The Origin of our Title

This is typical:

Somebody: "What's your podcast/blog called?"

Me: "It's called 'Thank God I'm Atheist."

Somebody: [Blank pause]

Me: [Expectant facial expression]

Somebody: [Quizzical look, followed by wash of understanding] "Oh…. That's cute."

Having a silly joke in your title can be a double-edged sword. On the one hand, it hopefully conveys a sense of lightheartedness and play. It says that we've got a sense of humor about the subject. On the other hand, not everybody gets humor, so it spurs comments like "but if you're atheist, then you don't believe in God, so…" (a comment we've heard/ seen more than once). This forces us to either A) say something banal like "Yep, that's the joke…" or B) say something sarcastic like "You know, I've never thought of it that way!" Neither option is particularly pleasant, as both are just means of staving off the impulse to despair for humanity.

For the most part, people seem to like the joke, which makes it slightly more difficult every time I have to admit that I didn't make it up. As much as I would love to get credit for it, this gag goes back a bit. A long bit, as it turns out.

This post was spurred on by a couple of people who have approached me to ask who first said it (or to give me a lecture entitled "Did you know that the first person to say that was…"). Well, that got me to thinking. Who did actually say it first? I had long attributed it to Bertrand Russell, but that turns out to be me just making shit up. So here's what seems to actually have gone down:

The earliest version of this pithy statement that I could find came from Georg Christoph Lichtenberg, a German scientist who lived in the late 1700s (1700s? I know, right?!). He said:

"Und Ich dank es dem lieben Gott tausendmal, dass er mich zum Atheisten hat verden lassen."

I think we can all agree that this is a remarkable and touching statement.  Unfortunately, it's in German, so we may never know what it means. Just kidding! Roughly translated, it means "And I thank God a thousand times that he made me an Atheist." A little wordy, perhaps, but good nonetheless.

[Update: I have revised my translation here, because, as commenter Katja and my own mother have pointed out to me, the phrase "dem lieben Gott" does not translate, as I had originally thought, to "the god of love". No, despite the fact that "dem" means "the", "lieben" means "love", and "Gott" means "god", this is a colloquialism that just means "god" or "the kind god" or "the God who, in His wisdom, created the confusing German language". Ich hoffe ihr könnt mir verzeihen für diesen schrecklichen Fehler.]

The next specific instance I could find of the phrase (or a variant thereof) was from George Bernard Shaw. His version was:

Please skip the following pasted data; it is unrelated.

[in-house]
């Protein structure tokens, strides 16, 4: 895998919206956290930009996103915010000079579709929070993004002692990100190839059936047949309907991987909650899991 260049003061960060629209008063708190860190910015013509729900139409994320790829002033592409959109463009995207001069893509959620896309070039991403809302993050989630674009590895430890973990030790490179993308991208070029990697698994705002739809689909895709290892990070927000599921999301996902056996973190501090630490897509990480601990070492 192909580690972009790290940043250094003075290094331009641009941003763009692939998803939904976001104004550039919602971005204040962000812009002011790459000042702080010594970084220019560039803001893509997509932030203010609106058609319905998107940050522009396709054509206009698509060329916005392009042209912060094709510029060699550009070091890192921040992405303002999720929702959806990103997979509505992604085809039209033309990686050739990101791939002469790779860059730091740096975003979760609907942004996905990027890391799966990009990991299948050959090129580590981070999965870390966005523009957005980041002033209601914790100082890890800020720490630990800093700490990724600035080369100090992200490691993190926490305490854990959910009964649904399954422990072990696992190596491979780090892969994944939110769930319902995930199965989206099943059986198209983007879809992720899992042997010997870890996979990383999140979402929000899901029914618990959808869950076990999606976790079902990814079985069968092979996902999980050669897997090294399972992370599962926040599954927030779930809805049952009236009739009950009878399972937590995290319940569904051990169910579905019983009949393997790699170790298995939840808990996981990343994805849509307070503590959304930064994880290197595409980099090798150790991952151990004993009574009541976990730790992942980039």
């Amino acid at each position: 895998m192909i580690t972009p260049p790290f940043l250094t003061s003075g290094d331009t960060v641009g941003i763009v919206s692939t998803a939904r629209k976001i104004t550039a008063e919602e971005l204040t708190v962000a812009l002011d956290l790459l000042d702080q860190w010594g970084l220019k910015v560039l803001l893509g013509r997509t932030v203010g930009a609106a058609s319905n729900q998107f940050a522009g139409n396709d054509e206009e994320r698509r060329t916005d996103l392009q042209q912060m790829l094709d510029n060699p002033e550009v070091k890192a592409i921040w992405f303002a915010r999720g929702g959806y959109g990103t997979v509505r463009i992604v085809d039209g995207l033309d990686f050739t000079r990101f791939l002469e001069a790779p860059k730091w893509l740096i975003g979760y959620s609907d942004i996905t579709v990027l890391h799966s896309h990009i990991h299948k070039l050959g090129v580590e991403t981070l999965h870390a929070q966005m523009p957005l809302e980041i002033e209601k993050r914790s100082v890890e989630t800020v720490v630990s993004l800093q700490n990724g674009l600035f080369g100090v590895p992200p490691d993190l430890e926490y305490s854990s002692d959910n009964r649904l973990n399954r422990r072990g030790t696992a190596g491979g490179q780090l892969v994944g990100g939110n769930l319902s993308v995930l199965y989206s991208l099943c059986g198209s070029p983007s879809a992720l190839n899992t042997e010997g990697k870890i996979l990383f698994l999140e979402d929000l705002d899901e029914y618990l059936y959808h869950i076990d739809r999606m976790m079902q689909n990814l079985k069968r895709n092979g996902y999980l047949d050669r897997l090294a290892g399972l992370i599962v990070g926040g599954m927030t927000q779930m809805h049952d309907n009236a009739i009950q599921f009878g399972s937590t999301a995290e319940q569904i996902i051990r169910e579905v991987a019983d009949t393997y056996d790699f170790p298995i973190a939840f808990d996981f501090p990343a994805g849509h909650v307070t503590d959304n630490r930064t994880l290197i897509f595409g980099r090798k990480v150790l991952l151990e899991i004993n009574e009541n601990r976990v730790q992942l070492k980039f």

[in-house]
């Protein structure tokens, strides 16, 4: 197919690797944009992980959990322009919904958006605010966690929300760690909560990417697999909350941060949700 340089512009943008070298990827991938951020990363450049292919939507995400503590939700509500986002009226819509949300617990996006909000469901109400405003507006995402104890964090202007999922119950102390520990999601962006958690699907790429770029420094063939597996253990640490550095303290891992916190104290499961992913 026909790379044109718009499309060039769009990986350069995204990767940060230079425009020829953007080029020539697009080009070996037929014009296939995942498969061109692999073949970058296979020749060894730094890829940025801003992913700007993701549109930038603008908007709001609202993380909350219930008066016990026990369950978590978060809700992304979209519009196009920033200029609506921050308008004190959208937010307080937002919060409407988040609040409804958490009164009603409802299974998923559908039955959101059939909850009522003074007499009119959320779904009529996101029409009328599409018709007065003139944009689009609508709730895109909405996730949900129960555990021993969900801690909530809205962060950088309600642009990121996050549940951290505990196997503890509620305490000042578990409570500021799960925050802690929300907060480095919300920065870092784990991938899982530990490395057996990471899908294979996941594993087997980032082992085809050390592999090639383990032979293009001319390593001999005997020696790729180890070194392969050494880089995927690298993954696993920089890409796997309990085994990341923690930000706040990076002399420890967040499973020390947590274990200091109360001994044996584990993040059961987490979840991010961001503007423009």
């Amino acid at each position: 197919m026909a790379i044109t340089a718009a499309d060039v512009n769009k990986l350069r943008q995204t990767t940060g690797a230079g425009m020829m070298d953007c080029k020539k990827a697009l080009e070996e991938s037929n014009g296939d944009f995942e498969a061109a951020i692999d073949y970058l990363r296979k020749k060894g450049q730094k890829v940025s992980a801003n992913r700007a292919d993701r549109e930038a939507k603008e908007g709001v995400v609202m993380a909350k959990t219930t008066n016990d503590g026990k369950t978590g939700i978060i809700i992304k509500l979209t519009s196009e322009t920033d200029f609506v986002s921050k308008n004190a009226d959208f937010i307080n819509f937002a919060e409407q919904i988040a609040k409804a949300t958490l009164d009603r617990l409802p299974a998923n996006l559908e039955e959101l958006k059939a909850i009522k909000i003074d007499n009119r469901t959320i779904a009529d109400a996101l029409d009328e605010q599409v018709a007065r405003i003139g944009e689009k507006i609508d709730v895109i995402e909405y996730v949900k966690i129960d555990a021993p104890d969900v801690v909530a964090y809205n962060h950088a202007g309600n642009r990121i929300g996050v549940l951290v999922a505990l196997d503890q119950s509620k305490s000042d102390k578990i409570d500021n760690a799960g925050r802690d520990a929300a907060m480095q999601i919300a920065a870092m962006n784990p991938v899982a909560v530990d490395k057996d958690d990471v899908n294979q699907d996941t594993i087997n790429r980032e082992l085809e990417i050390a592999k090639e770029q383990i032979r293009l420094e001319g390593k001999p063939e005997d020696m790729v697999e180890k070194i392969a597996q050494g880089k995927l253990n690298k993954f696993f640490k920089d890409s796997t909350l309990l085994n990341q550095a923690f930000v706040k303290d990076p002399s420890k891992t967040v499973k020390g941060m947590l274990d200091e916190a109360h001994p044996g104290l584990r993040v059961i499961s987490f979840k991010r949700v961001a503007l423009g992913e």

"I'm an atheist, and I thank God for it!"

Nice and pithy. Sure to ruffle a few feathers over at the London School of Economics. Did you guys know that G.B.S. co-founded the London School of Economics? 'Cause I sure as hell didn't. Wikipedia? More like WTFpedia!

The most famous use of TGIA (until I took it over and pwned it like a boss, obviously), was from a dude named Luis Buñuel. He was a Spanish-born filmmaker who made most of his films in Mexico, but just for kicks, he said this quote in French:

"Je suis toujours athée, gràce á Dieu."

Roughly (because that's the only way I can translate), this means "I am still an atheist, thank God". Buñuel eventually got sick of being asked about this, however, and later in his life backed off of it, going so far as to call the aphorism "accidental." So maybe he just stumbled into it. Who knows?

Anyway- the long and the short of it here, is that no, I did not invent the phrase "Thank God I'm Atheist". I just perfected it. And bought the domain name. Which means it's mine. ALL MINE! YOU CAN'T HAVE IT!

Take THAT, Buñuel!

7 thoughts on “The Origin of our Title

  1. When the only prayer I could say was, “please God, forgive me for not believing in you”, I decided I must be an Atheist.

    I just love you two guys!

    Susan

  2. Hey guys, Did you know that here in Germany it is very common to be an atheist? And a smartass too! Combining both I have to tell you that -dem lieben Gott- does not mean the god of love but the kind god. Anyway: I like your podcast! Thank you!

  3. Wonderful news!

    By now you two already know the great news, I’m sure.

    I woke up today and looked outside. There wasn’t a soul on the street. No cars, no joggers, no nothing.

    It’s the rapture! The time has finally come! We finally have the earth to ourselves. Hooray!

    Mike

  4. Sorry guys.

    I had faulty information. It seems it was just Labor Day. Apparently it’s just a holiday. The Christians are still around. Damn!

    Well, maybe next time.

    Take care.

    Mike

  5. The best version of Bunuel’s use of the phrase was in his autobiography. Towards the end of the book, he states that he alone among all his surrealist friends (from the 30s) had not changed. The translation of what he wrote (in French) was, “I alone have not changed. I remain Catholic and Atheist…thank God”

    Good podcast!

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